Any post about the dark web would not be complete without a sensationalised tale of the lurid criminal underbelly it houses. Although it is true that many people use the dark web to purchase drugs and other illegal items, the dark web is also used by people who want to remain anonymous for security and privacy reasons. That includes people who may need to shield their identity and communications from surveillance from the state or other agencies, such as investigative journalists or whistle-blowers. The deep web is used daily for a wide variety of reasons by the military, police and activists, among others.
I have decided to write about the dark web to enhance your understanding of it, rather than rouse your interest. The Dark Web isn’t for spectators and given the illicit and criminal activity that can lurk on it, merely visiting it can be risky. It is still important to know about the factors that could endanger the safety and wellbeing of children and young people though especially, as I mentioned, in the context of their access to and use of technology.
However, if you are interested in finding out more, you may want to attend one of the Glimpse: Into the Dark Web conferences, which will feature speakers such as Jamie Bartlett, Director of the Centre for the Analysis of Social Media at the think tank Demos and author of ‘The Dark Net’ and of course, myself.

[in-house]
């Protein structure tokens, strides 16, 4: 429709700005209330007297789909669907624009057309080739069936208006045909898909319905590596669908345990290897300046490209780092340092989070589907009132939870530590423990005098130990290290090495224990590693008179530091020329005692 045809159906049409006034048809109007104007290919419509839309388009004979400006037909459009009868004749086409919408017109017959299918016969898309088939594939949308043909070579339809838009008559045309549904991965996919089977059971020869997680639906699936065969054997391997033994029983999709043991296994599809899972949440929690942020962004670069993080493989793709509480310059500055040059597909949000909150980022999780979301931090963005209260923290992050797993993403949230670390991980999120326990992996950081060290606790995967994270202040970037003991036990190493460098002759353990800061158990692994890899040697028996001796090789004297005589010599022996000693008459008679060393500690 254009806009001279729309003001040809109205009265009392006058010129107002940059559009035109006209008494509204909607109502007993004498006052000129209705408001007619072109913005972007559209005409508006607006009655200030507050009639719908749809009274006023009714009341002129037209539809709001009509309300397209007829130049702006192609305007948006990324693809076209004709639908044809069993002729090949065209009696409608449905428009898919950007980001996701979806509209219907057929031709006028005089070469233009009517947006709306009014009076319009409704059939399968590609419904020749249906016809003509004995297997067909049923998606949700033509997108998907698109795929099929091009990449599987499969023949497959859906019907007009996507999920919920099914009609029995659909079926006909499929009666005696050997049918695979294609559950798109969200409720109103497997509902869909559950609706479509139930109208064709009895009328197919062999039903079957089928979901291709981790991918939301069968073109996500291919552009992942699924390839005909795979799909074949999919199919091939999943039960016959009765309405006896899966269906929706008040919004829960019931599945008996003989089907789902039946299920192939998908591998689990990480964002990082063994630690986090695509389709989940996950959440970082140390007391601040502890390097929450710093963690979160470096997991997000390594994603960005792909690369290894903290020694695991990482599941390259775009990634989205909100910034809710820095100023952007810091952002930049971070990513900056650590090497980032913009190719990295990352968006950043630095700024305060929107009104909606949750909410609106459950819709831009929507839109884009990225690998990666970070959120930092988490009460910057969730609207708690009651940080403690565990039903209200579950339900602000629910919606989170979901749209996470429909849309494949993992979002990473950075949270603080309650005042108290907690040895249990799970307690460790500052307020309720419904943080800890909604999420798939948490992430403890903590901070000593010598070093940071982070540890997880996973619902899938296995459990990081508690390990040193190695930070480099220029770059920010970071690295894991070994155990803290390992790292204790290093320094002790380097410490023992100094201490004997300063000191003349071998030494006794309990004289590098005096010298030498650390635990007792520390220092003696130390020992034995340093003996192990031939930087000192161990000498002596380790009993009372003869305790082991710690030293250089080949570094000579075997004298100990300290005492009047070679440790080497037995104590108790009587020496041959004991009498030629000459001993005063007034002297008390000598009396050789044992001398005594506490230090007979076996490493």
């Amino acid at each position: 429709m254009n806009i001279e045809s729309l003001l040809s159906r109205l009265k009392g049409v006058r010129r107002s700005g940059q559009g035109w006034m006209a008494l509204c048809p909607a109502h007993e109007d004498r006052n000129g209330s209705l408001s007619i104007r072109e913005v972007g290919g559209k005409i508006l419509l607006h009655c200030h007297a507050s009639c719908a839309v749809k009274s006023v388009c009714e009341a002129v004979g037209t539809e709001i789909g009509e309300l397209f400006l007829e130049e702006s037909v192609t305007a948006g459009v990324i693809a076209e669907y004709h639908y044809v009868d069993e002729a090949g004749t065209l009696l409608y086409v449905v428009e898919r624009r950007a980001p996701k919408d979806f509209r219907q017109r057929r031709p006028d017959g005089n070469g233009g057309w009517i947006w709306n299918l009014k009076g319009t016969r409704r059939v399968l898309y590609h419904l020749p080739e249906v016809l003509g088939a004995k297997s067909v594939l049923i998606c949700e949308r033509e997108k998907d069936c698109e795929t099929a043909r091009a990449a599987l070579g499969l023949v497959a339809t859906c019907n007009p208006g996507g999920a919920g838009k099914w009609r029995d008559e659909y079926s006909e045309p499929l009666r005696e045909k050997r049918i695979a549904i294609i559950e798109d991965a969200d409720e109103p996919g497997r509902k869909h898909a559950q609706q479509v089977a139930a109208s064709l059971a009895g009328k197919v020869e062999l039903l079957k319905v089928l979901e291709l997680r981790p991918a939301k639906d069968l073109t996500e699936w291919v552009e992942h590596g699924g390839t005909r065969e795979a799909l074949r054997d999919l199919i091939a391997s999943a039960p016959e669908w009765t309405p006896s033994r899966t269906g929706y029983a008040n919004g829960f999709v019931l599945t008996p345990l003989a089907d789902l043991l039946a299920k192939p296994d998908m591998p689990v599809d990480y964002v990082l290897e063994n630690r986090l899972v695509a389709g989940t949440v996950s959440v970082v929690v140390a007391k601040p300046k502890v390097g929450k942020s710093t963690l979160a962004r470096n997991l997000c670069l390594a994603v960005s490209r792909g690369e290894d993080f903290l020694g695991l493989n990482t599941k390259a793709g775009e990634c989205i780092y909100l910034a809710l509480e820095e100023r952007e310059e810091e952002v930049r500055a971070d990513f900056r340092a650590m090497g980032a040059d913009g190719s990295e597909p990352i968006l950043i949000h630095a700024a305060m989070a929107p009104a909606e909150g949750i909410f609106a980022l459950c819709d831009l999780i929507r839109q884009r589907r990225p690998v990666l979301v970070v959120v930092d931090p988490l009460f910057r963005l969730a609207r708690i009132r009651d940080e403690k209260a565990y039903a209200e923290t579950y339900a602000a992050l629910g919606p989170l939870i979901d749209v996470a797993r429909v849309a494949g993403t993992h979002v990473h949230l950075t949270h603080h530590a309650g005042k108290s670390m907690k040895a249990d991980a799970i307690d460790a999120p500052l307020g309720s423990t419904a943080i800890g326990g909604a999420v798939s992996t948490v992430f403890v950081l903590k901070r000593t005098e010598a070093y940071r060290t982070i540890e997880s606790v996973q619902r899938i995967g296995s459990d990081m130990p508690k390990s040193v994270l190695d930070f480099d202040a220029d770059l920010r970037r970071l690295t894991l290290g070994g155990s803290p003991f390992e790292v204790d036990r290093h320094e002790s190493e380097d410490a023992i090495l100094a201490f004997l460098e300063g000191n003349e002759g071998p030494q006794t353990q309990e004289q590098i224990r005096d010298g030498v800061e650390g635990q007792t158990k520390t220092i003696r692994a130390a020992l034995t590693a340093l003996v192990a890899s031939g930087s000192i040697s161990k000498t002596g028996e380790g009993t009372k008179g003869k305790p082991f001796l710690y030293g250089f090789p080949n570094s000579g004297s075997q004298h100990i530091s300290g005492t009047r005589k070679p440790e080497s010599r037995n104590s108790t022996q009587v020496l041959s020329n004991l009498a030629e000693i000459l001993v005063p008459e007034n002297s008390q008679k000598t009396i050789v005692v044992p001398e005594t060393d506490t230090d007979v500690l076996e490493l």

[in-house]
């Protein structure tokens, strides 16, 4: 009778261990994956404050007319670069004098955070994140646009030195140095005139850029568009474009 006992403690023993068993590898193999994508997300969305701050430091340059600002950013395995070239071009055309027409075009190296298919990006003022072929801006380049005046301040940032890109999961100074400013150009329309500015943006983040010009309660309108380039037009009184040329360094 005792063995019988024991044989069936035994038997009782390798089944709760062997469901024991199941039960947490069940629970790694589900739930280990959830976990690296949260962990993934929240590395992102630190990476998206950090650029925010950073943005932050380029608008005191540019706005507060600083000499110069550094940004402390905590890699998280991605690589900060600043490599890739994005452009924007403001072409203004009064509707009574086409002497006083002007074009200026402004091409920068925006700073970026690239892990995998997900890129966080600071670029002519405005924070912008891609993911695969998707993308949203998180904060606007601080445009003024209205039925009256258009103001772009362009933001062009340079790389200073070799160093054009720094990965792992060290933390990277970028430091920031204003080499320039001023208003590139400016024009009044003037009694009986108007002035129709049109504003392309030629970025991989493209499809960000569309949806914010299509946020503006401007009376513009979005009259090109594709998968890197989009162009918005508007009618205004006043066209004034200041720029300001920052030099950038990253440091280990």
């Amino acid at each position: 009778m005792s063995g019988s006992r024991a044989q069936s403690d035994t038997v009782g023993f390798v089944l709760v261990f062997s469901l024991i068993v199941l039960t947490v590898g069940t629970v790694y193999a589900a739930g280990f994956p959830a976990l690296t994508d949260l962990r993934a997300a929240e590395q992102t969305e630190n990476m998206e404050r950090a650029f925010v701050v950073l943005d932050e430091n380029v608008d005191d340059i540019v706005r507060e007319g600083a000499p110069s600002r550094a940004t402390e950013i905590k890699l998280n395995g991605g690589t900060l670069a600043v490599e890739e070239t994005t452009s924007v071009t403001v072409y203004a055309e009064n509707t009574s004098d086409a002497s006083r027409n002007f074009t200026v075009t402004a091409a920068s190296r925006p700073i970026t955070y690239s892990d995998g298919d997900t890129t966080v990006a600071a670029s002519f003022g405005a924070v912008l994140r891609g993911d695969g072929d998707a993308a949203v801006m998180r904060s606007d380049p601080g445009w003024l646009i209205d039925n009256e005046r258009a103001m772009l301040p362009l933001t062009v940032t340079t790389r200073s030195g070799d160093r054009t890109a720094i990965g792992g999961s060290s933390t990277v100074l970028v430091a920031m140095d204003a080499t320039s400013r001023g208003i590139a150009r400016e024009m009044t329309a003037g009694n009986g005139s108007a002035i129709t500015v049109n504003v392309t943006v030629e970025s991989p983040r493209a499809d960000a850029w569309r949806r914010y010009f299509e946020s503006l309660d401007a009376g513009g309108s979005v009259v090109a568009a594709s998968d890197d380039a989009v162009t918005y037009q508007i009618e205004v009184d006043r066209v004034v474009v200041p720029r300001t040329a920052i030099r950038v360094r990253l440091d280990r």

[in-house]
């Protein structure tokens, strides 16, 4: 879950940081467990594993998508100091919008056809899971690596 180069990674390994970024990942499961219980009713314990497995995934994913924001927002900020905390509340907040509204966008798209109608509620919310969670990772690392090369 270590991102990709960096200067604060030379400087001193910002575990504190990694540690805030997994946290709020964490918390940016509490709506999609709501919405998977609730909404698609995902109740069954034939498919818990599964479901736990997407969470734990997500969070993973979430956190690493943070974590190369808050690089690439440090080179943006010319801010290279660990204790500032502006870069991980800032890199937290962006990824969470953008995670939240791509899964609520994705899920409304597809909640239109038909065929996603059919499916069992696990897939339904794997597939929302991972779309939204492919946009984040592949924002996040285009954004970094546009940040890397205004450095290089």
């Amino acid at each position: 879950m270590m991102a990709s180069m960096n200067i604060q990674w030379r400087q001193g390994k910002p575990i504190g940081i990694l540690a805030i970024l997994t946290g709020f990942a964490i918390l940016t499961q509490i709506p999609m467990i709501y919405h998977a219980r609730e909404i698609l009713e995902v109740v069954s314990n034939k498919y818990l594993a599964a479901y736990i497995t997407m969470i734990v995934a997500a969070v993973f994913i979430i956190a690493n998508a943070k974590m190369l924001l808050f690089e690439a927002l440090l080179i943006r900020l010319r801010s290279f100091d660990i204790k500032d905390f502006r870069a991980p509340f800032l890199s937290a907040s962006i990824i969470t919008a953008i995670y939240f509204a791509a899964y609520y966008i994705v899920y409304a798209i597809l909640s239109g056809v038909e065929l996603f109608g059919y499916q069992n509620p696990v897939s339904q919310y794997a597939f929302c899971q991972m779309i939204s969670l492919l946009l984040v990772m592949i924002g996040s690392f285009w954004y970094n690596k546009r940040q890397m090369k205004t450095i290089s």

About the Glimpse: Into the Dark Web conferences
The Glimpse: Into the Dark Web conferences take place this June in Belfast (8th),London (10th) and Birmingham (13th). They have been designed to provide a credible insight into the subcultures that exist in the dark net and the risk indicators in children’s lives that make them vulnerable to on and offline grooming, sexualisation, radicalisation and gang affiliation. It poses the question what makes someone sexually abuse children and uses the interviews of predators themselves to reflect possible answers. They have been created to educate and inform those involved in criminology, psychology, policing, social work, teaching, child protection and safeguarding. A highly credible group of expert speakers have been assembled that will share advice and provide contemporary and practical information and insight across the three conferences and include Chief Constable of the PSNI George Hamilton, QPM and NCA Director General Lynne Owens, CBE QPM.
A version of this article was originally posted on the LinkedIn Pulse of Ineqe Group CEO Jim Gamble.